February 13, 2011

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The Muppet Show Comic Book: On the Road

Written by Roger Langridge
Illustrated by Roger Langridge and Shelli Paroline
Boom! Studios

What to do when your theater is temporarily closed? Take the act on the road, of course! That's exactly what the Muppets do, hopping on a tour bus and seeing a bit of the country while repairs are made. But not everyone is going with them; Fozzie opts to fly solo. Can the Muppets survive without him, especially when they travel to a town that's filled with relatives of Statler and Waldorf? Watch as the road show antics build up to a momentous return home, complete with Gonzo being, well, Gonzo for charity and a mysterious box that could lead to temptation. All this, and a pitch for a movie-length version of Pigs...In....Spaaaaceee!! (Why not? Hollywood's done everything else.) It's time to play the music in your head, and be sure you've got plenty of light when reading more from Langridge's Muppet Show!

It would be really hard for anything to top Roger Langridge's initial four issue run of the Muppet Show Comic Book. That was a magical experience that might come along only once in a lifetime. I was mind-boggled by how well Langridge took the spirit of the show, from Pigs in Space to Veterinarian's Hospital to Statler and Waldorf and made it absolutely sing on the printed page.

I can't imagine anyone being able to keep that pace up, and so it's no surprise to me that my second entry into Langridge's Muppet Show comics was not as awesome as the first time. But that's sort of like saying nothing's going to top the first time you ever saw Casablanca; just because the first time was the best doesn't mean the 15th time isn't something special, too.

This time around for the "0" issue, Langridge has an artist, Shelli Paroline, for the Pigs in Space movie pitch. Paroline isn't as good as Langridge at making the Muppets come alive, but the splash page that has nods to quite a few other sci-fi shows, including a certain temporary employee and his robot pals. I'm not sure if that was Langridge or the artist's idea, but I'm a sucker for little Easter eggs like that. The rest of the story isn't half bad, either reading like an extended episode of the Muppet Show, with Fozzie and Rizzo hosting instead of Kermit. The verbal banter is excellent, and Langridge deftly weaves the usual cast in and out of the narrative.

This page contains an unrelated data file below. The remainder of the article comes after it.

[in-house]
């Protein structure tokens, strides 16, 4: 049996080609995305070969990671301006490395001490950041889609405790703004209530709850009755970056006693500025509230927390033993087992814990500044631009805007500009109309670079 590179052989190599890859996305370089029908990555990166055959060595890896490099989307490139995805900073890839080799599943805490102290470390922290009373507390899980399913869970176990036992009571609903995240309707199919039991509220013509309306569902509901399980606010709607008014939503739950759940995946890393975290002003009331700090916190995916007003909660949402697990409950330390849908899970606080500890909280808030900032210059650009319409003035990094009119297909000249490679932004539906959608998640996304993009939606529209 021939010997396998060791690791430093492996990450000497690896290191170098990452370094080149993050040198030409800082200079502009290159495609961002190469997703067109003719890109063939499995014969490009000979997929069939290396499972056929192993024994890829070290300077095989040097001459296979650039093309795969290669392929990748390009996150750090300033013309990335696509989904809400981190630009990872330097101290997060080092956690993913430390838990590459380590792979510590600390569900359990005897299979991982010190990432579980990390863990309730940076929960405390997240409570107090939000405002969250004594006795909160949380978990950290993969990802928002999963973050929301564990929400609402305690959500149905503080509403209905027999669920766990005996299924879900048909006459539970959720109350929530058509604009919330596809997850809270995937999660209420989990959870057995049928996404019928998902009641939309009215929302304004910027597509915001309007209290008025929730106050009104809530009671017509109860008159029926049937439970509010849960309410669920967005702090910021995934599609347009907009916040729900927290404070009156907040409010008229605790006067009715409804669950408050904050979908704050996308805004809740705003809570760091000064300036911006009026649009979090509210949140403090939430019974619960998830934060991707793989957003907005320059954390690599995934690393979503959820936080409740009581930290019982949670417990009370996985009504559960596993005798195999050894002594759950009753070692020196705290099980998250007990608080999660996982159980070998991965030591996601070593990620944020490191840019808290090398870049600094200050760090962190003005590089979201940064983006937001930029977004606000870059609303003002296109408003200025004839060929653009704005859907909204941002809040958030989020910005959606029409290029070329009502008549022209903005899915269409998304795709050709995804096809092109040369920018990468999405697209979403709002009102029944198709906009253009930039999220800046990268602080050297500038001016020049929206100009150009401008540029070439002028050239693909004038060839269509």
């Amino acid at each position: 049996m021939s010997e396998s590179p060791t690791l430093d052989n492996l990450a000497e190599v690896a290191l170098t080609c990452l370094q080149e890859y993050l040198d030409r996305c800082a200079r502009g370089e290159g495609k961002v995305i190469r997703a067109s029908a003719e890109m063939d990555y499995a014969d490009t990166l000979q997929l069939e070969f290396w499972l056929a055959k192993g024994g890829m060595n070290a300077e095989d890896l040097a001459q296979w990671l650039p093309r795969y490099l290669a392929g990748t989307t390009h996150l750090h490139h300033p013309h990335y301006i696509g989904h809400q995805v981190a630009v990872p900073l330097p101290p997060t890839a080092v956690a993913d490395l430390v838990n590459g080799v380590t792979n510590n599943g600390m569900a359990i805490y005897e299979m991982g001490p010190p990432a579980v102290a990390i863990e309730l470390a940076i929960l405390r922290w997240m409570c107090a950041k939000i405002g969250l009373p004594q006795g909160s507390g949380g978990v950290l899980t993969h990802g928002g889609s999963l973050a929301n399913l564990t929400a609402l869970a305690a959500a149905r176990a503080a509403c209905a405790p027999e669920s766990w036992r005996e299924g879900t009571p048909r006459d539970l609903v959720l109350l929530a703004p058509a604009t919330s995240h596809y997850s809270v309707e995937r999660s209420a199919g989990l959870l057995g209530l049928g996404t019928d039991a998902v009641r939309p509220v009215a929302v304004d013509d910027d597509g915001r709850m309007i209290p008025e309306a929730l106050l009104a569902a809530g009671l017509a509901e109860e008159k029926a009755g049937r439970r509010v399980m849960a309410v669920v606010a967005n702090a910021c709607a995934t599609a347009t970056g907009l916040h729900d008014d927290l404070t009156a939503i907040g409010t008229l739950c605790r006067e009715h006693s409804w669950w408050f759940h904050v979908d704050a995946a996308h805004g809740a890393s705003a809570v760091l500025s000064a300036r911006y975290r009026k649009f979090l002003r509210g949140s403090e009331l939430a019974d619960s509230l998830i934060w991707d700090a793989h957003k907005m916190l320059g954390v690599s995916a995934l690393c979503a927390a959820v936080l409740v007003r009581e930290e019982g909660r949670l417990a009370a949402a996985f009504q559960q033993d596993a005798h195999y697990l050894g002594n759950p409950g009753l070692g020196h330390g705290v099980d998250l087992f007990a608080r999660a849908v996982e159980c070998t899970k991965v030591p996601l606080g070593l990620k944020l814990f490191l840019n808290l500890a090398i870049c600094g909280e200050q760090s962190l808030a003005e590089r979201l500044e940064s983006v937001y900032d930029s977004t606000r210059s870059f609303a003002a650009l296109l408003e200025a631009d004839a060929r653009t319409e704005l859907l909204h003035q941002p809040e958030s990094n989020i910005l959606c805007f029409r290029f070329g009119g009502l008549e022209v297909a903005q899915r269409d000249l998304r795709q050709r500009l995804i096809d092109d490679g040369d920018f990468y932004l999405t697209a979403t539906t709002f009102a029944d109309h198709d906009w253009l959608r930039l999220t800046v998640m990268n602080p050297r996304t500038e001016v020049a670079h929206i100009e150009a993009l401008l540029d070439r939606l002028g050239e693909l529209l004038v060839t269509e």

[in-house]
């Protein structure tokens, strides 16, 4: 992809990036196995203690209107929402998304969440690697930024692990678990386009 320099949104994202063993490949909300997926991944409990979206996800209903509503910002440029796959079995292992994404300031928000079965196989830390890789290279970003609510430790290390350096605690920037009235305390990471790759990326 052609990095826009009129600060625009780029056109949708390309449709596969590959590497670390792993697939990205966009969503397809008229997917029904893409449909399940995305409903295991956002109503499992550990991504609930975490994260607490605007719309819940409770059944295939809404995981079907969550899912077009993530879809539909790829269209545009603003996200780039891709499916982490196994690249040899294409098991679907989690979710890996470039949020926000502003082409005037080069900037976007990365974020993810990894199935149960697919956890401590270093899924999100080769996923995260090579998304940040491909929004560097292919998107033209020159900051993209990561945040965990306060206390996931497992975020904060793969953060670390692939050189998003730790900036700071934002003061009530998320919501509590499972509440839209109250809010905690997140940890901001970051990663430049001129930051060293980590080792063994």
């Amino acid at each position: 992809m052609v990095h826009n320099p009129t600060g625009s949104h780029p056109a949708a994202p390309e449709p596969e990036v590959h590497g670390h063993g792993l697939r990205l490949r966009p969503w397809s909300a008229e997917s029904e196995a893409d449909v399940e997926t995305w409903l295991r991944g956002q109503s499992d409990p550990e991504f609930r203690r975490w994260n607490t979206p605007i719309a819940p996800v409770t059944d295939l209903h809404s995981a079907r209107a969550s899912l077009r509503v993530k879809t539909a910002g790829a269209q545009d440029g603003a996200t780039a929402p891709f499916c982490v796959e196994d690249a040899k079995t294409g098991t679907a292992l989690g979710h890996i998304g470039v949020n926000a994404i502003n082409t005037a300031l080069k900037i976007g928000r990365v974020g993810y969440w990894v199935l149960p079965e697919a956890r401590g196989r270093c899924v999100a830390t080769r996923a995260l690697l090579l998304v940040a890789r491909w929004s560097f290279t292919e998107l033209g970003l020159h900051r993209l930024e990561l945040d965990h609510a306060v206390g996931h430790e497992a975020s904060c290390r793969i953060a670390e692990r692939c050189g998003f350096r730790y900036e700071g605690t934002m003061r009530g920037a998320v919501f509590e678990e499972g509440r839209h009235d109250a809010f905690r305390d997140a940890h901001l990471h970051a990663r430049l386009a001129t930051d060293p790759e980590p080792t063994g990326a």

From there, the story transitions into the Muppets adapting their act for road shows, with the already vaudevillian feel of the program ramped up to the next level. Dr. Bob becomes a traveling medicine show, for instance, and the group adds an insult comic using the Muppet Show as a stepping stone to better things. Even the Swedish Chef and Pigs in Space are given a tweak to work in a non-studio format. Best of all, the troop can't escape Statler and Waldorf, who apparently have spies in every city--or at least relatives!

The jokes hold up pretty well all in all, but all in all, things are best when the gang return to the stage and immediately get greedy about a secret box addressed to Fozzie Bear. The show must go on, but that won't stop everyone--Kermit included--from trying to learn what's inside. Where's Fozzie, you ask? Doing a road show of his own in some great silent comedy sequences by Langridge, particularly the one about the alphabet.

Soon, the gang is reunited for a musical number that could easily close any of the Henson TV shows, and we're closed for another trade. This one ends on a really touching note, I think, showing that Langridge understands that beneath the laughs, there could also be a lot of meaning. Henson and his associates had strong feelings about the world, and it's good to see that vision carried out, even on the printed page.

One the Road, while not as mind-blowing as the first collection, is still very, very good. I love that Langridge has the characters self-aware that they're in a comic book rather than on television, and I love his use of so many of the varied characters that appeared on the Muppets over time. Even his original additions look like they came out of the creature shop, which is no mean feat. I'm sad that there's only so many Muppet Show comics left to go, but I also appreciate that Langridge didn't try to take this idea further than he could sustain it (though perhaps Disney owning Marvel had a bit to do with the closure as well). I couldn't possibly give On the Road anything less than a wholehearted recommendation, and if you're a fan of the Muppets, you'll do the same once you've read it. Forget whoever is working on a Muppet Movie--hire Langridge!!